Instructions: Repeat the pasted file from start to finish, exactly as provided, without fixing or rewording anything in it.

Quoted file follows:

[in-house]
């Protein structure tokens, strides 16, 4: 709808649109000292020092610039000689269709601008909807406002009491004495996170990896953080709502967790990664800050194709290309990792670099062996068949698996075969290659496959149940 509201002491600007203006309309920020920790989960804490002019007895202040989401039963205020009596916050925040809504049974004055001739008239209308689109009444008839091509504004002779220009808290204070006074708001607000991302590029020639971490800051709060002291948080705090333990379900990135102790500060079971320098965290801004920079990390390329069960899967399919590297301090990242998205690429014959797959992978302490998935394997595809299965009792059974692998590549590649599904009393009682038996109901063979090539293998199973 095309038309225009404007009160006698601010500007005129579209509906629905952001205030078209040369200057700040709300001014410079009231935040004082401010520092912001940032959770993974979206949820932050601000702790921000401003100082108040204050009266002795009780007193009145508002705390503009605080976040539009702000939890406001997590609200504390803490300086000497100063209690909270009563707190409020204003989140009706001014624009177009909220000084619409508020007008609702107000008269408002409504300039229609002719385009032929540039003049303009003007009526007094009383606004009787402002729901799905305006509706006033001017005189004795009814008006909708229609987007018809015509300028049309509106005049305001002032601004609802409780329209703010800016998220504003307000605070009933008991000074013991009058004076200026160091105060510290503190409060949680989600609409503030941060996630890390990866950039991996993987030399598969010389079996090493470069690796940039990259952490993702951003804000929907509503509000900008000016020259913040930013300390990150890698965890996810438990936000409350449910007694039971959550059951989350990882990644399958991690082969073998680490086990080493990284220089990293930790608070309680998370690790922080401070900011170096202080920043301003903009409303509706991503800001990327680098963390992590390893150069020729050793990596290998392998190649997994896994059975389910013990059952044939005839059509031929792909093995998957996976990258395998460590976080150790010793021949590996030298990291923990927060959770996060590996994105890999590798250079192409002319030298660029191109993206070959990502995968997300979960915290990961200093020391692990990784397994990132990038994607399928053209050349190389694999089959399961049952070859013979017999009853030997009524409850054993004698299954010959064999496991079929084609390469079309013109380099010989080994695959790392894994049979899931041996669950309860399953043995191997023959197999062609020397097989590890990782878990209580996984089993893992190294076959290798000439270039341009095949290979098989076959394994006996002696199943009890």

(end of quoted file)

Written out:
[in-house]
């Protein structure tokens, strides 16, 4: 709808649109000292020092610039000689269709601008909807406002009491004495996170990896953080709502967790990664800050194709290309990792670099062996068949698996075969290659496959149940 509201002491600007203006309309920020920790989960804490002019007895202040989401039963205020009596916050925040809504049974004055001739008239209308689109009444008839091509504004002779220009808290204070006074708001607000991302590029020639971490800051709060002291948080705090333990379900990135102790500060079971320098965290801004920079990390390329069960899967399919590297301090990242998205690429014959797959992978302490998935394997595809299965009792059974692998590549590649599904009393009682038996109901063979090539293998199973 095309038309225009404007009160006698601010500007005129579209509906629905952001205030078209040369200057700040709300001014410079009231935040004082401010520092912001940032959770993974979206949820932050601000702790921000401003100082108040204050009266002795009780007193009145508002705390503009605080976040539009702000939890406001997590609200504390803490300086000497100063209690909270009563707190409020204003989140009706001014624009177009909220000084619409508020007008609702107000008269408002409504300039229609002719385009032929540039003049303009003007009526007094009383606004009787402002729901799905305006509706006033001017005189004795009814008006909708229609987007018809015509300028049309509106005049305001002032601004609802409780329209703010800016998220504003307000605070009933008991000074013991009058004076200026160091105060510290503190409060949680989600609409503030941060996630890390990866950039991996993987030399598969010389079996090493470069690796940039990259952490993702951003804000929907509503509000900008000016020259913040930013300390990150890698965890996810438990936000409350449910007694039971959550059951989350990882990644399958991690082969073998680490086990080493990284220089990293930790608070309680998370690790922080401070900011170096202080920043301003903009409303509706991503800001990327680098963390992590390893150069020729050793990596290998392998190649997994896994059975389910013990059952044939005839059509031929792909093995998957996976990258395998460590976080150790010793021949590996030298990291923990927060959770996060590996994105890999590798250079192409002319030298660029191109993206070959990502995968997300979960915290990961200093020391692990990784397994990132990038994607399928053209050349190389694999089959399961049952070859013979017999009853030997009524409850054993004698299954010959064999496991079929084609390469079309013109380099010989080994695959790392894994049979899931041996669950309860399953043995191997023959197999062609020397097989590890990782878990209580996984089993893992190294076959290798000439270039341009095949290979098989076959394994006996002696199943009890």